Dallas.org‘s Allen Gwinn, as he is wont to do, filed an open records request to get his paws on copies of the petitions TrinityVote turned in to the city secretary’s office. When he filed the request, he was expecting Excel spreadsheets, or something similar. It is 2007, after all. What he got instead was a whole mess of CDs (containing scans of each petition on PDFs) and a pretty good look at how inefficient the process is.
After the jump, I have an example of one of those scans, and a few thoughts of my own on how ridiculous this is. There may also be a reference to an underrated Dolly Parton comedy. That, in the business, is called a tease.
Let me just say that when you walk into the city secretary’s office, you get the overwhelming feeling that you’ve stepped onto the set of 1980’s 9 to 5. It just seems archaic. If a door opened, and there happened to be an entire room filled with one computer, it would not be surprising.
It should not come as a shock, then, that petitions such as TrinityVote’s are still a paper-only affair. Which means inaccurate (or partially empty — the other one he sent in, which we can’t upload for some reason, is much blanker) forms, extremely bad penmanship, and pure, blind guesswork are all very much in play. The scanned form here isn’t too bad. Others are much, much worse.
More troubling, though, is when computers actually enter the picture. When I was part of a petition drive, we found that the Dallas County Elections site had one thing, their on-site database had another, and whatever the city was using had something else.
So, here are my suggestions to fix this mess:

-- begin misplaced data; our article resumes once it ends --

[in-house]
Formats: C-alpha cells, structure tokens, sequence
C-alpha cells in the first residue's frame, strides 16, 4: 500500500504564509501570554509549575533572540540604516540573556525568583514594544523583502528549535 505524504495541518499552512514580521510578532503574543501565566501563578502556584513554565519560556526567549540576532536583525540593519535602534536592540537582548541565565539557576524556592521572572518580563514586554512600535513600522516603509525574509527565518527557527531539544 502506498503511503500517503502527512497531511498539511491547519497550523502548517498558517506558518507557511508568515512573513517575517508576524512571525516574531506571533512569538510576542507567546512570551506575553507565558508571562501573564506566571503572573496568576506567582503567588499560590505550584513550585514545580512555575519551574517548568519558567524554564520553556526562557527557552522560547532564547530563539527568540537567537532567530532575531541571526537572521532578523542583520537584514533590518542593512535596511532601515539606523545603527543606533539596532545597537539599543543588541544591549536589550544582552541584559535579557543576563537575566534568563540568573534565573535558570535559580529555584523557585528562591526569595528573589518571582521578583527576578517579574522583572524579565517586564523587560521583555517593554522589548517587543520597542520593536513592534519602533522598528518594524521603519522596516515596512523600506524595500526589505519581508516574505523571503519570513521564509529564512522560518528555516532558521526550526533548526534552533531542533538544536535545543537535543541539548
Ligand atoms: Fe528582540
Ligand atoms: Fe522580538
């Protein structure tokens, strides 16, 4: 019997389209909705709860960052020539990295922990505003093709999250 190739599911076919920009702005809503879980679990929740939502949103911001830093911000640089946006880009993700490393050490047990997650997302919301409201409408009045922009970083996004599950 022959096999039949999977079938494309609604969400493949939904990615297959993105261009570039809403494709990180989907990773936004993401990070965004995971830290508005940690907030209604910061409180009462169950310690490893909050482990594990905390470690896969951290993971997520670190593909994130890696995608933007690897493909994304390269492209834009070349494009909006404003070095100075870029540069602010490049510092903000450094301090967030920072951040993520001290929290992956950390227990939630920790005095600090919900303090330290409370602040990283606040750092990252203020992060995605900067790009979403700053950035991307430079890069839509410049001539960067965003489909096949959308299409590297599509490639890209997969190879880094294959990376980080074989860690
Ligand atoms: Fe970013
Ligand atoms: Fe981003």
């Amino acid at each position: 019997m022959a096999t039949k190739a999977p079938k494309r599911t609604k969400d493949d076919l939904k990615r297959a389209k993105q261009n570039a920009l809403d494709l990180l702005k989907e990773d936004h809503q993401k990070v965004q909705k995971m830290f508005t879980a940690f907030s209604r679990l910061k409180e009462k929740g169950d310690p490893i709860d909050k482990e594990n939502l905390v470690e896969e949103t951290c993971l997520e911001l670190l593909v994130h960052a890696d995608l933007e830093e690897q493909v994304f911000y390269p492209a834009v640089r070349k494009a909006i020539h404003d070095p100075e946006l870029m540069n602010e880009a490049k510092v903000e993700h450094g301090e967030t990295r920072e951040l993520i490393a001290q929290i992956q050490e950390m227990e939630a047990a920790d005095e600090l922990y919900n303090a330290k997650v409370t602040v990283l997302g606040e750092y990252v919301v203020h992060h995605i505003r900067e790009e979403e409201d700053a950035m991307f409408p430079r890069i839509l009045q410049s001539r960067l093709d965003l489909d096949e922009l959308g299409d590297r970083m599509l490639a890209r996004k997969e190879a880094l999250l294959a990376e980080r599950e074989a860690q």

1. Make the whole thing digital. No one has to invent any technology; it’s already out there. How do I know? Because I like to smoke and I like to get cigarettes for free. This is relevant, I promise. See, on occasion, I will go to a bar. At that bar, there might be a rep for, say, Camel. That rep is there to promote his or her product by giving you a free taste, not unlike a crack dealer. They take your driver’s license, enter in all of the information, scan it for safety’s sake, and hand you a couple of packs. Boom. That’s it. Everything goes to a database that they then use to bombard you with Camel promotion. We seriously can’t re-purpose this exact machine for petition gathering and the like?
2. Fix the databases. Come up with one regularly updated statewide database that all city, county, and state election offices use, and that petition gatherers can tap into as well. Eliminate all others. Someone will probably write in and say, “But they already do that.” No. I’ve seen a verified signature count rise and fall and rise and fall because of it.
That takes all of the guesswork out of it, while still making it fairly difficult to tamper with.
Look, this doesn’t have to be rocket science. Nor should it be one-room schoolhouse science, which is pretty much what it is now. Give the city secretary’s office a fighting chance.